1. Limited time only! Sign up for a free 30min personal tutor trial with Chegg Tutors
    Dismiss Notice
Dismiss Notice
Join Physics Forums Today!
The friendliest, high quality science and math community on the planet! Everyone who loves science is here!

Homework Help: Obtaining kinetic energy equation.

  1. Apr 2, 2015 #1
    The question is about 2 sticks standing above eachother, but i have a more general question.

    The position of my mass is described by: (2rsin(a) - rsin(b) , 2rcos(a)+rcos(b))

    the goal is to get a formula for the kinetic energy, so i need the speed of the mass.

    If i take the derivatives of both functions i get the speed in x and y direction.

    So my question is: is it allowed for the v in (mv^2)/2 to summ up the velocities in both directions and to use it as the formula of v in the kinetic energy equation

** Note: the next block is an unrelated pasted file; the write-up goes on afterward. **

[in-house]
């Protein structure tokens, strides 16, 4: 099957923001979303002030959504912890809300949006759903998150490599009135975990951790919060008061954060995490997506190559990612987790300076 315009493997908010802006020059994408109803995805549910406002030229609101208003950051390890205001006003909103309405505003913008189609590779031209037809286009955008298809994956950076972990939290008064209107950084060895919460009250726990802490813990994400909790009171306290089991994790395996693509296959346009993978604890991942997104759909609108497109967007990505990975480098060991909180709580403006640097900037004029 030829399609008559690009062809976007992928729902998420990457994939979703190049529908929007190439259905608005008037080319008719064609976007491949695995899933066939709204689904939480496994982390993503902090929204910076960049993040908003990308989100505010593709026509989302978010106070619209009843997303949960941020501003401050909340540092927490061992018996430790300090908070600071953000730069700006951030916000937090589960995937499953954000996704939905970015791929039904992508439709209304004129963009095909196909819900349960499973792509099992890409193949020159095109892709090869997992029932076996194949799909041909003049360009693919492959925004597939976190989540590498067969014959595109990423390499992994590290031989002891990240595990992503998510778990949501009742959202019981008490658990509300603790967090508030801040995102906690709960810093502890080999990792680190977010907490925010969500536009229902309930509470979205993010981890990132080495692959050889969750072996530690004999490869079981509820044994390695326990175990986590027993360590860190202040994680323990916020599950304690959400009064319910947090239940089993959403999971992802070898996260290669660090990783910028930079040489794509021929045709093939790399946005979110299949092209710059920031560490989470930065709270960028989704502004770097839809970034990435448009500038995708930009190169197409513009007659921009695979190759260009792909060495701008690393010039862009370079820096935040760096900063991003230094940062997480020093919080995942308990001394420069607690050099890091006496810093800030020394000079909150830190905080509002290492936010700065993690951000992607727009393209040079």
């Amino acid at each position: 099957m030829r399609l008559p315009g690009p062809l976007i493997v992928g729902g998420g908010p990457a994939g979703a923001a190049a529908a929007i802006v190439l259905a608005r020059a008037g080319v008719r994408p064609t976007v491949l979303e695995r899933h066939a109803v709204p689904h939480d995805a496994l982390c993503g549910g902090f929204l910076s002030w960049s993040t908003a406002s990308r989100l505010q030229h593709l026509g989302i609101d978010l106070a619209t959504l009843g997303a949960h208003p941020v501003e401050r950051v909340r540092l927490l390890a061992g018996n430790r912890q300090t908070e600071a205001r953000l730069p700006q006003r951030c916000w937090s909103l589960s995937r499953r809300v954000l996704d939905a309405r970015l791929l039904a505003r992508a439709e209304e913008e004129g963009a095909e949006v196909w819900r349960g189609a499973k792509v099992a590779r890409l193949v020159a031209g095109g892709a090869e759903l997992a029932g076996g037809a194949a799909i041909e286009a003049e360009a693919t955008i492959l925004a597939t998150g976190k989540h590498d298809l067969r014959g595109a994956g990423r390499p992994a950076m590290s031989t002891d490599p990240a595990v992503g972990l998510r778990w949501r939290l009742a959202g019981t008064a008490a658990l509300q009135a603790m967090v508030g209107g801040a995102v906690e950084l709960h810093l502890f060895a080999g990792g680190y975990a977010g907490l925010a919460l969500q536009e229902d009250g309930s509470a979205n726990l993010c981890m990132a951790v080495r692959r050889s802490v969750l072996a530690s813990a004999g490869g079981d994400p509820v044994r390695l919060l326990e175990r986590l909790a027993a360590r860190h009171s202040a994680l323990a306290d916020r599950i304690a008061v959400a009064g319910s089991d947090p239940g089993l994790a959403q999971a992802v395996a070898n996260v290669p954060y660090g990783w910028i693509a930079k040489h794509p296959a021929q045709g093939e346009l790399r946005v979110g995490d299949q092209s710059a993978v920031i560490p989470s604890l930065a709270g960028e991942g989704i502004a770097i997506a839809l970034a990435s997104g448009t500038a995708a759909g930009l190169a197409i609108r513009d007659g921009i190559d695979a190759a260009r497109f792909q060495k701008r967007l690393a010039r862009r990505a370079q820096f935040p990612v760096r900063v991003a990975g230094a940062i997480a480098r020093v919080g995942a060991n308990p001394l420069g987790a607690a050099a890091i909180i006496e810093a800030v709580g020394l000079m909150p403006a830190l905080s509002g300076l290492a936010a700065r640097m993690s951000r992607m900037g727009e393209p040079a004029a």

This is my first post on this forum, so sorry for the lay-out of this question which is probably wrong...
    Last edited by a moderator: May 17, 2015
  2. jcsd
  3. Apr 2, 2015 #2
    Welcome to PF!

    You can't just sum them, you have to use Pythagoras' theorem.
  4. Apr 2, 2015 #3


    User Avatar
    Science Advisor
    Homework Helper
    Gold Member

    From which it follows that what you can do is calculate the KEs in the two directions separately and add those.
Share this great discussion with others via Reddit, Google+, Twitter, or Facebook

Have something to add?
Draft saved Draft deleted